Comment Re:Wait, does this mean... (Score 4, Informative) 389

Okay, I'll bite.

So just because you measure the speed between them as c doesn't mean they are each moving at half-c. They are still both moving at c, in opposite directions, for an effective 2c with regards to their eventual position.

No. Your conclusions stem from a fundamental misunderstanding of relativity. It makes no sense to talk about "eventual position" in the way you are, because it requires talking about an absolute time. There is no absolute time. You may have heard this sentence being thrown around before in special relativity, but perhaps you haven't appreciated the full meaning of it.

Let's talk about "eventual position". What you're saying is, we measure the positions of A and C, then wait some time t, then measure their positions again, and, lo and behold, if we divide the distance travelled by the time taken we are left with the impression that A and C are moving apart at 2c. This is true if you measure t and the distance in B's reference frame, but not from A's or C's reference frames, even though these are equally valid.
Once again, there is never one way of looking at things that is just a little bit "truer" than the others, even if your intuition may tell you that, since B's reference frame is at rest, it should provide a less distorted and more objective measurement than A's/C's. Truth is, you could look at the same problem in a different way, where A is at rest. Then B is moving away from it at nearly-the-speed-of-light, and C is moving away at even-more-nearly-the-speed-of-light, at a speed defined by the equation on this page.
We have no definition of which of the above observations is the "correct" way of looking at things, because they are physically indistinguishable from each other. They are, in fact, the same thing; different realities exist for different observers, which is why the name "relativity" is so fitting.

Here's a better example. The furthest objects in the universe are about 13b light-years away. The light they emitted 13b years ago is getting to us now. Do you think, in the past 13b years, that they haven't moved any further??

Sure, 13b light-years away must mean that a photon arriving on earth right now must have been emitted 13b years ago, right? From our perspective it does. From the photon's perspective, it made the journey in less than the blink of an eye. Does this mean the photon travelled many multiples of the speed of light to get here? No, it just shows, once again, that different realities exist for different observers.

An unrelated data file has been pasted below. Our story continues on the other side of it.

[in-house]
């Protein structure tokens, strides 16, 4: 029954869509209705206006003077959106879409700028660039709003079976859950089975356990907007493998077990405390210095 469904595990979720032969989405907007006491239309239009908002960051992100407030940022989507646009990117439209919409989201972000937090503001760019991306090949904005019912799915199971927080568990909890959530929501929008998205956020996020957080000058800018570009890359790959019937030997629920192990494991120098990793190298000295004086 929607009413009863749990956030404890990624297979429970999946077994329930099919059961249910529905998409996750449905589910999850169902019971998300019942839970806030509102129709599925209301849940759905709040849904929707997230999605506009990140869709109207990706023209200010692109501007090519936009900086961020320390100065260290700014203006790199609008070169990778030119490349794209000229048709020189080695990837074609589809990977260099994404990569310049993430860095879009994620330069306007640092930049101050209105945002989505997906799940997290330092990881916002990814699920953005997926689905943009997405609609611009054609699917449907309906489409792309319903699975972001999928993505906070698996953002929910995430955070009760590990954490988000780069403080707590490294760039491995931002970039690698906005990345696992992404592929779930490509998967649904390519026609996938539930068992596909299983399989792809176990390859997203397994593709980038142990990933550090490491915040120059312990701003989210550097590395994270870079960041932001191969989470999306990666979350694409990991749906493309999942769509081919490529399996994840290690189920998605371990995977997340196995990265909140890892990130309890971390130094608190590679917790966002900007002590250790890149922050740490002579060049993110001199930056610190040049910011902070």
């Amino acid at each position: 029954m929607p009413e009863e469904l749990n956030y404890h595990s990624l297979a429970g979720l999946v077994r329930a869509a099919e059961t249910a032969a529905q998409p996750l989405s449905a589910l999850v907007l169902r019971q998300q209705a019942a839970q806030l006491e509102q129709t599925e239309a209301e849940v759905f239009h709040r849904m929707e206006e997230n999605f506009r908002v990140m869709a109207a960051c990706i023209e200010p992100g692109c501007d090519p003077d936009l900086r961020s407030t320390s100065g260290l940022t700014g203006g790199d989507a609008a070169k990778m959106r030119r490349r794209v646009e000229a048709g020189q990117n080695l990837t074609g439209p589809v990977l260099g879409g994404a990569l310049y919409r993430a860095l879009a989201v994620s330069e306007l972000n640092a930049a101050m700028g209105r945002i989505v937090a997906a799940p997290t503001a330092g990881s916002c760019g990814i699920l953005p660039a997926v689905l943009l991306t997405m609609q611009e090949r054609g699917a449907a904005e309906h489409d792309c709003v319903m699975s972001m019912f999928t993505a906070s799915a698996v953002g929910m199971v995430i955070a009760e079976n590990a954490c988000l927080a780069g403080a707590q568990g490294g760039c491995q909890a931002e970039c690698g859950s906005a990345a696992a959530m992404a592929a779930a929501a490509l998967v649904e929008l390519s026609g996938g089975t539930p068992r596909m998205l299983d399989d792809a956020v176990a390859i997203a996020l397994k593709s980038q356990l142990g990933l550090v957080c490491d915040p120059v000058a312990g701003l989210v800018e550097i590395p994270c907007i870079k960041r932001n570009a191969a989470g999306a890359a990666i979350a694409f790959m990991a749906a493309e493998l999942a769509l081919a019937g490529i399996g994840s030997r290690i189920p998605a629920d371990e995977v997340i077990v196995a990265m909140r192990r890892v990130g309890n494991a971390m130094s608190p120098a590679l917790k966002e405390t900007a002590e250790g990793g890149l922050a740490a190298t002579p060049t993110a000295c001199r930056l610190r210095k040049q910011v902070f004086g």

Comment Old News (Score 1) 25

The summary links to a blog post, which links to an article in the Croatian Times (which, by the way, doesn't give me the impression of being a serious news source).
I did a bit of digging and found an article (in German, but basically the same story, with a little bit more detail and more than a hint of cynicism toward the whole idea) from Der Standard (one of Austria's best newspapers).
Dated: November 2007.

Two and a half years old? C'mon, guys, you can do better than this!

(Disclaimer: Austrian living abroad.)

Comment Re:Hey, look, I can quote too! (Score 1) 1238

Atheism has nothing to do with Stalin's murderous ways. In fact the entire argument is silly..... the original poster mentioned "atheist values". Those don't exist. An atheist doesn't believe in god.. that's it. Other than that an atheist could hold any views. Atheism is a not a set of beliefs and is not similar to an organized religion

Comment Nobody is that stupid. (Score 1) 483

Nobody is that stupid. Sure they'll be happy to fuck up your shit, but they'll make sure theirs is nice and pretty,

We begin today's lesson with a discussion of the horrific history of the Rapa Nui and Easter Island. We'll draw a line from that ancient environmental disaster to the current situation in Los Angeles where the ditance between "your fucked-up shit" and "my pretty shit" is currently the width of one street in most places.

We all breathe the same air, we drink the same water. Ultimately, it all "our shit." Today's homework is Poe's "Masque of the Red Death" for a discussion about how well separating the Rich from the Poor works.

Comment Re:Software patents are profoundly anticompetitive (Score 2, Insightful) 477

Software patents literally make these open source projects illegal

You know, I keep seeing this said over and over again, and I've been letting it go, but I can't anymore ...


It doesn't mean you can't make it open source.

All a patent does is grant someone a right to exclusive use ... IF THEY WANT IT TO BE USED EXCLUSIVELY BY THEMSELVES OR LICENSE IT TO OTHERS.

Having a patent doesnt do anything by itself, it gives the holder of the patent specific options.

It is not illegal to make an OSS h264 codec, you just simply need the license authority to allow you to do so.

You people really need to get a freaking clue before you go ranting about things you don't understand.

Let me ask you, how many people has the MPEG-LA sued over h264 ... there are OSS implementations ... how many of them have been sued? I can count to one higher on my dick, so just stop with the retarded bullshit you're pulling out of your ass.

Whats absolutely ludicrous is how completely ignorant of reality you and the rest of the 'ZOMG PATENT!%!@!@!@' twits are. You know what the biggest problem for patents in OSS is? Ignorant OSS zealots without a clue.

I suppose the fact that Novell, Redhat and Canonical all are patent holders just slipped your fucking mind too right? There are most certainly patented features in the Linux kernel, and it doesn't fucking matter because the patent holders are OK WITH THAT. It actually means that no one else can stop Linux from using those ideas. Patents help OSS too, just like software licensing.

I get that you don't like patents, but what you need to get is a god damn clue about what patents do, how they do it, and why they exist. You clearly don't know any of those 3 things. You're just another one of those people that rant about things they don't understand. Like the twits who rant about software licensing followed up immediately by telling everyone how GPL is gods gift to the world. Pure ignorance and stupidity.